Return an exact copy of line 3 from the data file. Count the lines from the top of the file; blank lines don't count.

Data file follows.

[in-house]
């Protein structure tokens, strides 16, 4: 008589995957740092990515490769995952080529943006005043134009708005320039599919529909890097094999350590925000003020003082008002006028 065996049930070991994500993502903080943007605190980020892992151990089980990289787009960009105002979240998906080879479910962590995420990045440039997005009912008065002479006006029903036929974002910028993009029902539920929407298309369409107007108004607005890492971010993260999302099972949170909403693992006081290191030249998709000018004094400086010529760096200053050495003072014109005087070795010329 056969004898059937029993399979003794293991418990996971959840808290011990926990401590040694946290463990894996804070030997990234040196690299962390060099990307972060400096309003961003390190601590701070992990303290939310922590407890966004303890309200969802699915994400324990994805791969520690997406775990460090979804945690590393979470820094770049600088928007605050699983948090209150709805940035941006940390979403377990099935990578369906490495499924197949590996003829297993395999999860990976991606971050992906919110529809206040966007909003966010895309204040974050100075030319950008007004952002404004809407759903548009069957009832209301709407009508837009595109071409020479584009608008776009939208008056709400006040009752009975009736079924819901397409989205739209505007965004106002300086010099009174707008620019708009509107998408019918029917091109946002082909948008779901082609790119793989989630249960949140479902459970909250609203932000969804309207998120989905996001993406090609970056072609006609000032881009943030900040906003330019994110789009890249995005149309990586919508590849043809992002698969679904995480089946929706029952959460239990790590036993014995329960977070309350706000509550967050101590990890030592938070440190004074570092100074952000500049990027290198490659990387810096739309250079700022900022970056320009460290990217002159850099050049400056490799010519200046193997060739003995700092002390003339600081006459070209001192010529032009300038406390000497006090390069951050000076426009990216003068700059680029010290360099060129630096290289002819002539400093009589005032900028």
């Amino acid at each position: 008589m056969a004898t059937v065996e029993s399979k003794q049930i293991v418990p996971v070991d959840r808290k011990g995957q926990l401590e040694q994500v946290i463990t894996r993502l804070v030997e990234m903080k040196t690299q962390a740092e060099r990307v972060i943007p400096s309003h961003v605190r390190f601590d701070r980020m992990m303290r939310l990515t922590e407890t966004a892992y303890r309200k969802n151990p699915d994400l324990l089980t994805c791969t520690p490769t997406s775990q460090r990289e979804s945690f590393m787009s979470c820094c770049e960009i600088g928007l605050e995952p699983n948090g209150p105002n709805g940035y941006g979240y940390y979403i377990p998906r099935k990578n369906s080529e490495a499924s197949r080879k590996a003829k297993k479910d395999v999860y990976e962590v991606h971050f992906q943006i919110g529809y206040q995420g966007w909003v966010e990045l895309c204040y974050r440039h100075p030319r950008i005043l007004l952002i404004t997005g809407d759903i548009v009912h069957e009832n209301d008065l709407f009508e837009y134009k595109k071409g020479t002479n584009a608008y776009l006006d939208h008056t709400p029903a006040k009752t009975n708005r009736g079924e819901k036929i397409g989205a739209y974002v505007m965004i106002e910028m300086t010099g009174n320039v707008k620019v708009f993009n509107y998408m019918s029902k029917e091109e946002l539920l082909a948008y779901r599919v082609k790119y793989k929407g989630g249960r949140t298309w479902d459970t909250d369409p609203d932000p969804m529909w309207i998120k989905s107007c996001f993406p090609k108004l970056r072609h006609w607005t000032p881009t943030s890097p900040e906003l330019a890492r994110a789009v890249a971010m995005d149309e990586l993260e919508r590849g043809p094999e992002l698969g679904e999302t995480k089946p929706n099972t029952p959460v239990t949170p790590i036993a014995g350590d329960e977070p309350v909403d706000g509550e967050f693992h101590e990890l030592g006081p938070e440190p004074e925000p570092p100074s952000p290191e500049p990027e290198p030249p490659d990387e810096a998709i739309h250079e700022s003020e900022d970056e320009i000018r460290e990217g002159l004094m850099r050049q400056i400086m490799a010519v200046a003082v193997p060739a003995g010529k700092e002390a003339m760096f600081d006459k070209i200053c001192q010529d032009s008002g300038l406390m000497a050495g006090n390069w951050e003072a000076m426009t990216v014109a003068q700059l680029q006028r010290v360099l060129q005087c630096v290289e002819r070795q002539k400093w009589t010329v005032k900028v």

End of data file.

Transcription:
């Amino acid at each position: 008589m056969a004898t059937v065996e029993s399979k003794q049930i293991v418990p996971v070991d959840r808290k011990g995957q926990l401590e040694q994500v946290i463990t894996r993502l804070v030997e990234m903080k040196t690299q962390a740092e060099r990307v972060i943007p400096s309003h961003v605190r390190f601590d701070r980020m992990m303290r939310l990515t922590e407890t966004a892992y303890r309200k969802n151990p699915d994400l324990l089980t994805c791969t520690p490769t997406s775990q460090r990289e979804s945690f590393m787009s979470c820094c770049e960009i600088g928007l605050e995952p699983n948090g209150p105002n709805g940035y941006g979240y940390y979403i377990p998906r099935k990578n369906s080529e490495a499924s197949r080879k590996a003829k297993k479910d395999v999860y990976e962590v991606h971050f992906q943006i919110g529809y206040q995420g966007w909003v966010e990045l895309c204040y974050r440039h100075p030319r950008i005043l007004l952002i404004t997005g809407d759903i548009v009912h069957e009832n209301d008065l709407f009508e837009y134009k595109k071409g020479t002479n584009a608008y776009l006006d939208h008056t709400p029903a006040k009752t009975n708005r009736g079924e819901k036929i397409g989205a739209y974002v505007m965004i106002e910028m300086t010099g009174n320039v707008k620019v708009f993009n509107y998408m019918s029902k029917e091109e946002l539920l082909a948008y779901r599919v082609k790119y793989k929407g989630g249960r949140t298309w479902d459970t909250d369409p609203d932000p969804m529909w309207i998120k989905s107007c996001f993406p090609k108004l970056r072609h006609w607005t000032p881009t943030s890097p900040e906003l330019a890492r994110a789009v890249a971010m995005d149309e990586l993260e919508r590849g043809p094999e992002l698969g679904e999302t995480k089946p929706n099972t029952p959460v239990t949170p790590i036993a014995g350590d329960e977070p309350v909403d706000g509550e967050f693992h101590e990890l030592g006081p938070e440190p004074e925000p570092p100074s952000p290191e500049p990027e290198p030249p490659d990387e810096a998709i739309h250079e700022s003020e900022d970056e320009i000018r460290e990217g002159l004094m850099r050049q400056i400086m490799a010519v200046a003082v193997p060739a003995g010529k700092e002390a003339m760096f600081d006459k070209i200053c001192q010529d032009s008002g300038l406390m000497a050495g006090n390069w951050e003072a000076m426009t990216v014109a003068q700059l680029q006028r010290v360099l060129q005087c630096v290289e002819r070795q002539k400093w009589t010329v005032k900028v």